Mary, a mere teenager, allows her bare foot to stick out beneath her cloak, even in the presence of this divine visitor. She has no halo, no regal robes. She appears totally vulnerable and childlike: Luke’s Gospel says “perplexed.” But her hands remain clasped calmly in her lap, betraying no agitation or fright. She cocks her head in a sideways tilt so that she looks directly at the light without appearing to do so. Her face betrays surprise, maybe some fear, but also a genuine interest in what she sees, but does not yet understand.

From out of the light, Mary hears the Gabriel’s message: “Do not be afraid, Mary, for you have found favor with God…you will conceive and bear a son…the son of the Most High.”

How does one respond to such a statement? “You are kidding, right?” “I must be dreaming.” “No, no, please, not me.” Mary responds almost clinically, “How can this be, since I am a virgin?”

This pillar of light, perhaps similar to the pillar of fire that guided the Hebrews out of the wilderness, (Exodus 13:21) guides her: “The Holy Spirit will come upon you, and the power of the Most High will overshadow you.” The word overshadow draws our attention again to the liberation of the Exodus story, where God’s presence in the wilderness is recorded as overshadowing the Ark of the Covenant. (Exodus 40:35) Luke is speaking directly to the Israelites—this is the God of old, the God you worship, reaching out again to his people to bring salvation through Jesus Christ.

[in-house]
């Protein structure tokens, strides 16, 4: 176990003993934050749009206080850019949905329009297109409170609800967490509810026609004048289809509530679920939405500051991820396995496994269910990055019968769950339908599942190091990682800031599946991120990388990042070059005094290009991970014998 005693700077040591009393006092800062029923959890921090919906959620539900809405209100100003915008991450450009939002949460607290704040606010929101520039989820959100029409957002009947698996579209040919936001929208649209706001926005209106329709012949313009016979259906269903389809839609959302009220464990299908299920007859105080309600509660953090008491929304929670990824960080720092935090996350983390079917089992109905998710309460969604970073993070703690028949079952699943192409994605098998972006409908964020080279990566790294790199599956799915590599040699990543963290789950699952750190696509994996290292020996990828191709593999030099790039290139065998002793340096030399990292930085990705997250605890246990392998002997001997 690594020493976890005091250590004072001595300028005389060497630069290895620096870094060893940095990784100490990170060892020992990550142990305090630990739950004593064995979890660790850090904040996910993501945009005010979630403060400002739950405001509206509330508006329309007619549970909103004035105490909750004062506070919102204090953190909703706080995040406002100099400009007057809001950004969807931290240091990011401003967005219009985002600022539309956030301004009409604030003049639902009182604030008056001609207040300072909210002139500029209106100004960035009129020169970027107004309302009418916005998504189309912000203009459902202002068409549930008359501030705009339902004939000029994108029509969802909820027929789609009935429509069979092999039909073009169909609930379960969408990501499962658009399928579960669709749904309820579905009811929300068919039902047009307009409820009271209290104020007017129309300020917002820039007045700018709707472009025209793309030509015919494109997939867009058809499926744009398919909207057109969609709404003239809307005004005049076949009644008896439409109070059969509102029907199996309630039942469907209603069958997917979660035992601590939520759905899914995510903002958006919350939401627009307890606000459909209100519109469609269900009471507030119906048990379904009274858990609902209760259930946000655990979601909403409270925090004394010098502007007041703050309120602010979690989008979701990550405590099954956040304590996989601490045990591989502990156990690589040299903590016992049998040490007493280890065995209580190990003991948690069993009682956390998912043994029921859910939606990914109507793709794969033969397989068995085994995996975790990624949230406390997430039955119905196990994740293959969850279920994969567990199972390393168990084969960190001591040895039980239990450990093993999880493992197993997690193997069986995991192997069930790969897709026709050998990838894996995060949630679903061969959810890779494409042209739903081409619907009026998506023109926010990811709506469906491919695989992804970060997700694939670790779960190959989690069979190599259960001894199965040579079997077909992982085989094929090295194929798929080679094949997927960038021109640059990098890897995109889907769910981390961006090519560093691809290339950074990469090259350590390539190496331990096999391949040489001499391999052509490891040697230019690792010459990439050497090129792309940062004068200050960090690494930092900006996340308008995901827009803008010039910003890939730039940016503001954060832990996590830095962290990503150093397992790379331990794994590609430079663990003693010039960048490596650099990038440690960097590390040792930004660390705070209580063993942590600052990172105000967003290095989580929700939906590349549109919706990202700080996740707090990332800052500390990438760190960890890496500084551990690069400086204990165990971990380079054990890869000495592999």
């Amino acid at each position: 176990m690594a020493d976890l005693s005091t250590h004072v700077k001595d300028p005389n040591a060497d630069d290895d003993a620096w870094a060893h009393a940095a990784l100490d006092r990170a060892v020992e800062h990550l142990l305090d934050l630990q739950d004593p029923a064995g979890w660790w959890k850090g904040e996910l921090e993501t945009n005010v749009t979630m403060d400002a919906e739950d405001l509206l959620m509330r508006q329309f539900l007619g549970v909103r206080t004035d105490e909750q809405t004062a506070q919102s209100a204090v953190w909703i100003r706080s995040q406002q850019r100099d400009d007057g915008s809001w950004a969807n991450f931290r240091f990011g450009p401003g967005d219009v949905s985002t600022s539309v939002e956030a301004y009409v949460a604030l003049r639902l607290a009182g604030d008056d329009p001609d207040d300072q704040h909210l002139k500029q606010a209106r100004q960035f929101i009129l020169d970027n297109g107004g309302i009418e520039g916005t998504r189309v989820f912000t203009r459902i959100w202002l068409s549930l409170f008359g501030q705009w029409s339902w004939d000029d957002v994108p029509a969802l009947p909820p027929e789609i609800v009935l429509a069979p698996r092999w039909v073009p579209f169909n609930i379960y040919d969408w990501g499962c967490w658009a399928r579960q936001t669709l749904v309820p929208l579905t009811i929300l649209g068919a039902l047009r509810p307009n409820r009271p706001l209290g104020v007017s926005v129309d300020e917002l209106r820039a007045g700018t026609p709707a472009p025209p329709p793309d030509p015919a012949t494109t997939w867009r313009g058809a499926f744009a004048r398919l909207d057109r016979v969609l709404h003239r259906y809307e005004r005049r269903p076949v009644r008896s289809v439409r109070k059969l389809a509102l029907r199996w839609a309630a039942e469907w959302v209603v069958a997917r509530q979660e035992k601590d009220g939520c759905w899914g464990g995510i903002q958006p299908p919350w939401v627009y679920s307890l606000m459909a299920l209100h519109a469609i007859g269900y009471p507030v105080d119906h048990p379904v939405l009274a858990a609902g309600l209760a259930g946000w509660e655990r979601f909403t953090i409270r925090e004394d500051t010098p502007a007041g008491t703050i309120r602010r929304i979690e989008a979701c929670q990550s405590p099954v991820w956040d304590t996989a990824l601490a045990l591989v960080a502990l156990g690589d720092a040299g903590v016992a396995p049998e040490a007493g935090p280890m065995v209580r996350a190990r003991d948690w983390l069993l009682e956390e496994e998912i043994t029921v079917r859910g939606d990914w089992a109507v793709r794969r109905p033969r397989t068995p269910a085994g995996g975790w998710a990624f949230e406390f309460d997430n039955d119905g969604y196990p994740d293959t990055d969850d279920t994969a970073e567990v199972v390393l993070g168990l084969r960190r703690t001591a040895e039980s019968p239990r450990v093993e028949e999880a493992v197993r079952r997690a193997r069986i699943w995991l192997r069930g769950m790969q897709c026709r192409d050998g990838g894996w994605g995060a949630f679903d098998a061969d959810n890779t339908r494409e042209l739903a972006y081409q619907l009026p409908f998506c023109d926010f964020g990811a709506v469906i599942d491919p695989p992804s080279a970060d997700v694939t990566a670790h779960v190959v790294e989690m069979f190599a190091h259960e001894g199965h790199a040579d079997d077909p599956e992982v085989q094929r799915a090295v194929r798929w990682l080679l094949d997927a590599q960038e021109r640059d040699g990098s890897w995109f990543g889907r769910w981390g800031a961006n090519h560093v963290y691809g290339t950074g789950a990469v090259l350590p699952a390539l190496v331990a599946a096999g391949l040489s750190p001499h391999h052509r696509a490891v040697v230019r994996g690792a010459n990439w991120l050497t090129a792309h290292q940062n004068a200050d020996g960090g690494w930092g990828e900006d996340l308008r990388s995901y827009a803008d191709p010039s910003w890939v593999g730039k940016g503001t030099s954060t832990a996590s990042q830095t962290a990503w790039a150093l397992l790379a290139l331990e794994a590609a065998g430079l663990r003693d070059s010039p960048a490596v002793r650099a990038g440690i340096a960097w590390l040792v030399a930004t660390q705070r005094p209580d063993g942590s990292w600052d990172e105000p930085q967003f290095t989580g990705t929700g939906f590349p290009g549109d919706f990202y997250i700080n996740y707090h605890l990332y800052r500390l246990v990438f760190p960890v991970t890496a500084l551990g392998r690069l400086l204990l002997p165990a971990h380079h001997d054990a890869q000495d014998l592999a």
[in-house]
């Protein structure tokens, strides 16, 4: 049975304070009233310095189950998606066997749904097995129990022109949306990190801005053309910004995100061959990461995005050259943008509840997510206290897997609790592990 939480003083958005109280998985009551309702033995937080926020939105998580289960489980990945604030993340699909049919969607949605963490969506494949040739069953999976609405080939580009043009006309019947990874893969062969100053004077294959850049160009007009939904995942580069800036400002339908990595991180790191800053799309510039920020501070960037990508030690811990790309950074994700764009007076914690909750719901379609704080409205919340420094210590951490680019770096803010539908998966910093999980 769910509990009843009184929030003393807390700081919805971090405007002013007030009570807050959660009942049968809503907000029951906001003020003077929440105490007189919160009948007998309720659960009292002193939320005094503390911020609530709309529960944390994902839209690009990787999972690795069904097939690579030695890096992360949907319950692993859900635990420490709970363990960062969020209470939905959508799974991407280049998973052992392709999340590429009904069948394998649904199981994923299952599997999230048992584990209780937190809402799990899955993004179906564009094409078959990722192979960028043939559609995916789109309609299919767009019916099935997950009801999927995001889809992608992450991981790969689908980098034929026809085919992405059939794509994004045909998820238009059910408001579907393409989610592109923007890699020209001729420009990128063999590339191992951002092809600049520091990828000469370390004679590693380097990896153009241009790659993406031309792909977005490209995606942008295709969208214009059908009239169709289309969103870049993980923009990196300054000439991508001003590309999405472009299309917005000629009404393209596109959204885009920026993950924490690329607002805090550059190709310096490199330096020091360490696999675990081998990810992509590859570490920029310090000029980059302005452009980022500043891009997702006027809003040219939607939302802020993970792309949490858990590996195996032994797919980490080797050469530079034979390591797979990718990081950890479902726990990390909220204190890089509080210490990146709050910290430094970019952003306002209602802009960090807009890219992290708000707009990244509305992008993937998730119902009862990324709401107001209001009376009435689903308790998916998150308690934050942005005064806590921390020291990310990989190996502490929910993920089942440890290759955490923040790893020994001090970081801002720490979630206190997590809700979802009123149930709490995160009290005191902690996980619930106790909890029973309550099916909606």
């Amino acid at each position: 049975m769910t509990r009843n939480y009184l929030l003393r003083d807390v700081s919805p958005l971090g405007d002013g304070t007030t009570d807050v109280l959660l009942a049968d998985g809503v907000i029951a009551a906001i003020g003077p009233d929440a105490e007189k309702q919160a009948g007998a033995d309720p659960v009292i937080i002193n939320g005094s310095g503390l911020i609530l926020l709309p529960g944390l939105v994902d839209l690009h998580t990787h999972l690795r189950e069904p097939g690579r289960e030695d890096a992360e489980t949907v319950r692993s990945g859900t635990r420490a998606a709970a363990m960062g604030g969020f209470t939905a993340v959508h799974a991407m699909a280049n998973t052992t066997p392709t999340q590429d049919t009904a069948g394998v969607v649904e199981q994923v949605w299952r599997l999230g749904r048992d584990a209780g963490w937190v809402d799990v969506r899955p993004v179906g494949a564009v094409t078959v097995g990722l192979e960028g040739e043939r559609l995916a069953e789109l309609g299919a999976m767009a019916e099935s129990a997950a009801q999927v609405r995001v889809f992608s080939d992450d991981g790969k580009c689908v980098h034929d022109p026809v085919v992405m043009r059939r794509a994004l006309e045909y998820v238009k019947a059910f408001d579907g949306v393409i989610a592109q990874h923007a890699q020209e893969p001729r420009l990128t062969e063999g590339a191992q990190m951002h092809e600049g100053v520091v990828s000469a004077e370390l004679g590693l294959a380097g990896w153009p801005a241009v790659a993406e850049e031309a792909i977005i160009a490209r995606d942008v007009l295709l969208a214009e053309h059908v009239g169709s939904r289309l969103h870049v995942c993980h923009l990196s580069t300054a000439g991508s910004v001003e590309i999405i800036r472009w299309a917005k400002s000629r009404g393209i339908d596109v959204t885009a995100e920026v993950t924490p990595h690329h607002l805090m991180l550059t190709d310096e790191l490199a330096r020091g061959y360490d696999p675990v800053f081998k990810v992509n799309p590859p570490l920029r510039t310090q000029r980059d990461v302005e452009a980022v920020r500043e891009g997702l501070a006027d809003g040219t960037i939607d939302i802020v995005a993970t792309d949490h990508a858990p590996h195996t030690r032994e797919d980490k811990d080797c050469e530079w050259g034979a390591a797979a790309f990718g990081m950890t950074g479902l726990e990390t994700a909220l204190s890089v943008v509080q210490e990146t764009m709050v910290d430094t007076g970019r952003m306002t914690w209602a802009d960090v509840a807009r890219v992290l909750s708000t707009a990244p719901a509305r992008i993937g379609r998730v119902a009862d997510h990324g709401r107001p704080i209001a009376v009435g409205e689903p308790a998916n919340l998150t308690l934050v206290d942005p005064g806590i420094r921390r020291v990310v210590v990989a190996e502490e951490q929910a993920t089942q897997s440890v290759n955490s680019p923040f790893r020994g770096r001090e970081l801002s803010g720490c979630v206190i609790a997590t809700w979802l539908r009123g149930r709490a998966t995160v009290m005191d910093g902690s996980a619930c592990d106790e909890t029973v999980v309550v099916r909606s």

Mary is up for the task, responding, “Here am I, the servant of the Lord; let it be with me according to your word.” Could she possibly have understood the life that awaited her? We do not know what she thought, but we do know what Tanner wanted the viewer to understand. Look carefully at how the pillar of light is bisected by the wall shelf behind, forming a cross—the cross of crucifixion. Tanner does not let the viewer forget the sacrifice that is to come.

Yet the light and the cross do not dominate the picture. Our focus remains on the very human Mary. As the story unfolds, she births and, perhaps more importantly, raises Jesus of Nazareth. Her “Yes” to the Holy Spirit becomes a model of the work that humanity is called to do in our still fractured world.

On the right of the picture, counter-balancing the pillar of light, is a blue mantle draped over a chest. It is the color of royalty, traditionally worn by Mary in Renaissance pictures. This mantle awaits Mary’s acceptance of God’s request. Yet, by casually leaving the mantle in open view, Tanner seems to be saying that it is available to all who choose to follow where the Spirit leads, anyone willing to accept God’s call. We all have a role to play, a job to do, in continuing God’s work in the world. Our calls may be different, but the mission is the same. The royal mantle may become ours. What shall we all pour forth from the reservoirs of souls through the inspiration of the Holy Spirit?